Good Genes

12-7-13

Ever since Sienna’s diagnosis with FOP in May 2012, I’ve thought quite a bit about genes. Sienna has great genes. Amazing genes. 2 totally healthy (though over-worked) parents. 4 healthy grandparents. And until today, a 98 year-old great-grandmother who enjoyed a long healthy life.

Today we remember Betty Kelber, my Nana, who lived 9/21/15-12/7/13.

Nana at 16 when she was Miss Bristol

Nana at 16 when she was Miss Bristol

My Nana was an amazing woman. She raised my mom all by herself and saw her share of hard times. But to know her, you would have never known. She was filled with love and joy. She had an infectious laugh and a great sense of humor. And the twinkle in her eye let you know that she was a little mischievous. I was her co-conspirator in sneaking extra cookies many times – from when I was little and she brought them to me, to when she was older
and I brought them to her.

Growing up, we were lucky in that my Nana moved to be close to my family and followed us each time we moved. She helped shuttle me from school to many swim practices and would always stop at my favorite frozen yogurt store on the way. She would often have a hot dinner waiting for me in the car when she picked me up. She knew that coming out of practice I would be so hungry I couldn’t wait. It would be a healthy microwave meal or takeout, but it would be delicious. (And that is exactly the type of thing I find myself serving to Sienna. If someone else can make it deliciously and easily, why waste time with homemade? We are practical women in this family 🙂 ) And she always had a sense of humor and went with the flow rather than getting caught up if things didn’t go right. A perfect example is when she got an email address in her 80’s and signed her first email to me “Love, Nanag I don’t know how to erase the g.”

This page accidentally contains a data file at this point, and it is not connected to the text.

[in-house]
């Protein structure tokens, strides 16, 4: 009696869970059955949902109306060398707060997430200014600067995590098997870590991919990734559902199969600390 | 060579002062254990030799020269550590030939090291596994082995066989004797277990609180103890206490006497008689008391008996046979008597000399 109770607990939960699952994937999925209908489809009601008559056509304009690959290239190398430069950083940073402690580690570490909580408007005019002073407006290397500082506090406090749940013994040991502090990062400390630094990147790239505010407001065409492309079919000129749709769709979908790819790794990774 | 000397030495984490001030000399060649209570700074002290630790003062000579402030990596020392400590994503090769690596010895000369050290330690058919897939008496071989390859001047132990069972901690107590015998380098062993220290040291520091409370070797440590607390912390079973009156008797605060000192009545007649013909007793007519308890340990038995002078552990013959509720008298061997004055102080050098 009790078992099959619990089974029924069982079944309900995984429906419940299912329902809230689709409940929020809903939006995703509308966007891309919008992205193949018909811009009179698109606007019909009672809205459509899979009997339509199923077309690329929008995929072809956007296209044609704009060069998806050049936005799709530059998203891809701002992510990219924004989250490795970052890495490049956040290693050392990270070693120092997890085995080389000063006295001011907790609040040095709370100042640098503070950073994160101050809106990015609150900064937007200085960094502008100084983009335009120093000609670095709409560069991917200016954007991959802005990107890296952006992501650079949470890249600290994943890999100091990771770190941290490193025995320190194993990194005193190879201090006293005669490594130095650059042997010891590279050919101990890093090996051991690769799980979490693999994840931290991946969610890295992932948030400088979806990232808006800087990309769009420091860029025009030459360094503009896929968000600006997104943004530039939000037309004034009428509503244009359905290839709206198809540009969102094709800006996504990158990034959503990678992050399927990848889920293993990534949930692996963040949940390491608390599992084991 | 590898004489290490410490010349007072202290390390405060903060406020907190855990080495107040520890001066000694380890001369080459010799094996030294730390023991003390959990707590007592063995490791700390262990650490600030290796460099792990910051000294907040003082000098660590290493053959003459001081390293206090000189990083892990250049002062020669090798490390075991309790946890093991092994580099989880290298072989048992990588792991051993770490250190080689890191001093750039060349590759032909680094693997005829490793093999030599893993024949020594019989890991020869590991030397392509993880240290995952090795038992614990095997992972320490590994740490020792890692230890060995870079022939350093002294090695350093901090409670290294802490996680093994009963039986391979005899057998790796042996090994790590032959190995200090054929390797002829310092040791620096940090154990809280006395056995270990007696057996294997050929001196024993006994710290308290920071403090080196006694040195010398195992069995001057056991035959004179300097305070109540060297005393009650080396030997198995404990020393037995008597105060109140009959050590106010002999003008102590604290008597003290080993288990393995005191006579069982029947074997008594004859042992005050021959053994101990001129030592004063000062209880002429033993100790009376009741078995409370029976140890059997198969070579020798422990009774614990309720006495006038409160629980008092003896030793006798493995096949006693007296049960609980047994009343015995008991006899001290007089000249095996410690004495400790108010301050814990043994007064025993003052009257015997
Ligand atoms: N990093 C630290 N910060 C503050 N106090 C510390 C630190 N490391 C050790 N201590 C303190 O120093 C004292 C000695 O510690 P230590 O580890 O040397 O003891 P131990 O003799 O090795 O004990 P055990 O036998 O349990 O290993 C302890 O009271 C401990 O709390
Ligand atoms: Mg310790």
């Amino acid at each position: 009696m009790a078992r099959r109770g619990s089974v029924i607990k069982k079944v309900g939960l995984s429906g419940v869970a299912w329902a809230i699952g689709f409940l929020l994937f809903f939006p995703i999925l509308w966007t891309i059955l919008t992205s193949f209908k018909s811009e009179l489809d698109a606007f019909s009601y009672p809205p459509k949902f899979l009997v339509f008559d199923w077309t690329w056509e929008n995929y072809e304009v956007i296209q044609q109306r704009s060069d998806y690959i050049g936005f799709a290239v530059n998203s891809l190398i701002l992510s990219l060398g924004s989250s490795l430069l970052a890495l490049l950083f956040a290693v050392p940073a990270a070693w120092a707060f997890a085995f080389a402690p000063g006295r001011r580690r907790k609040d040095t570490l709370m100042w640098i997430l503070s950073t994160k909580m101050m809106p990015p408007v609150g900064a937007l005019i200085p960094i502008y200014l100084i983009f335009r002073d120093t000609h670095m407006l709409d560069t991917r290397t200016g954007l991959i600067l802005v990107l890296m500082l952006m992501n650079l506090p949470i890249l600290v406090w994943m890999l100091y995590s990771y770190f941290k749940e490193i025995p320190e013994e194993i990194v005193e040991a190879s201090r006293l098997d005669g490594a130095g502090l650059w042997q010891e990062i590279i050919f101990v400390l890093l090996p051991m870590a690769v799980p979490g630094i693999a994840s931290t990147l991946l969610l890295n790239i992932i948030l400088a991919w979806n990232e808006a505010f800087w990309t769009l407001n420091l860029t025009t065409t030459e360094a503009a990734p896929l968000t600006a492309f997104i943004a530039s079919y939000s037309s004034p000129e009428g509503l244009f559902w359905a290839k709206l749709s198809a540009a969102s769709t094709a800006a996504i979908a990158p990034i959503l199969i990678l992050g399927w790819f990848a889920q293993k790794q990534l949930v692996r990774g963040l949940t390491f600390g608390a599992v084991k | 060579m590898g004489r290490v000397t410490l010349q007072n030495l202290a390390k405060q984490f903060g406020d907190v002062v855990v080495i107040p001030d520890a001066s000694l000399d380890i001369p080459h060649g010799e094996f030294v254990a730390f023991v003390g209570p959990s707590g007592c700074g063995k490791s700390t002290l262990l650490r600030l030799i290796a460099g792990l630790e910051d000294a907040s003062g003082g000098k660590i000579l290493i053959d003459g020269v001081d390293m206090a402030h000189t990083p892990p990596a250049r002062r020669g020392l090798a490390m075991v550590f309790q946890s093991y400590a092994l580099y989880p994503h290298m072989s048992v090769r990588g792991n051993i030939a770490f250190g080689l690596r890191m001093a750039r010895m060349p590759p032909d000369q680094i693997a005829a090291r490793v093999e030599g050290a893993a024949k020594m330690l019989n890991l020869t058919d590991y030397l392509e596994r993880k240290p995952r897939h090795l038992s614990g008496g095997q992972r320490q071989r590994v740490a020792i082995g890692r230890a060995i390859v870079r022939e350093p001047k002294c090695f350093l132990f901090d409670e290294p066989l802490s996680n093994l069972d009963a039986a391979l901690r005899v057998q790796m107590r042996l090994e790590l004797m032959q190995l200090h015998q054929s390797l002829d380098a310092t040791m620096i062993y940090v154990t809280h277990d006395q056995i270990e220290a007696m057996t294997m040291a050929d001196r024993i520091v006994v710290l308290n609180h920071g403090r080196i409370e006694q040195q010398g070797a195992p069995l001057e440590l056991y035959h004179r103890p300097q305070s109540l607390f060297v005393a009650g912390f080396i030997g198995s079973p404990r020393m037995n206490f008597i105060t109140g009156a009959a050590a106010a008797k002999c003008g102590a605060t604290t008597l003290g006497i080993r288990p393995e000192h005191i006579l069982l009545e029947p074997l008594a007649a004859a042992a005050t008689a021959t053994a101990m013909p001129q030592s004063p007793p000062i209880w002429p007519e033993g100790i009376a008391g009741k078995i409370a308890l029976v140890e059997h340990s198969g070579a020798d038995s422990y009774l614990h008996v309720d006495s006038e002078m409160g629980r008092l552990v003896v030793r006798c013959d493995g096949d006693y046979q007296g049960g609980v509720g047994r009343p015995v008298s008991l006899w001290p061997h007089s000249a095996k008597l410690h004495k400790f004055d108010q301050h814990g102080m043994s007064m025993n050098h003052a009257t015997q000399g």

Sienna was given her middle name, Elizabeth, in honor of my Nana. I see so many of her great qualities shining through in Sienna: her love of animals, her great sense of humor, her sweet tooth, her resourcefulness, her energy and her determination to do whatever she sets her mind to. That determination worries me sometimes when Sienna wants to run around and I want to keep her safe from falls. But I know Sienna will be ok. She comes from a long line of strong and determined women and I know she will find her own path.

Sienna and Nana on Mother's Day this year

Sienna and Nana on Mother’s Day this year

FOP is a spontaneous genetic disorder (meaning it is genetic, but not inherited from either side), a kink in the ACVR1-ALK2 gene. Just one tiny little gene sending the wrong signal to her body to keep making bone when it shouldn’t. But Sienna has a lot more genes than that pesky one. With genes from a woman like Nana, I will not be surprised if Sienna decides to become a scientist and just goes ahead and cures herself. That will be the kind of legacy my Nana will smile down on, with a twinkle in her eye. In fact, she’ll probably be the one guiding Sienna to make it happen.

We love you and miss you much, Nana!

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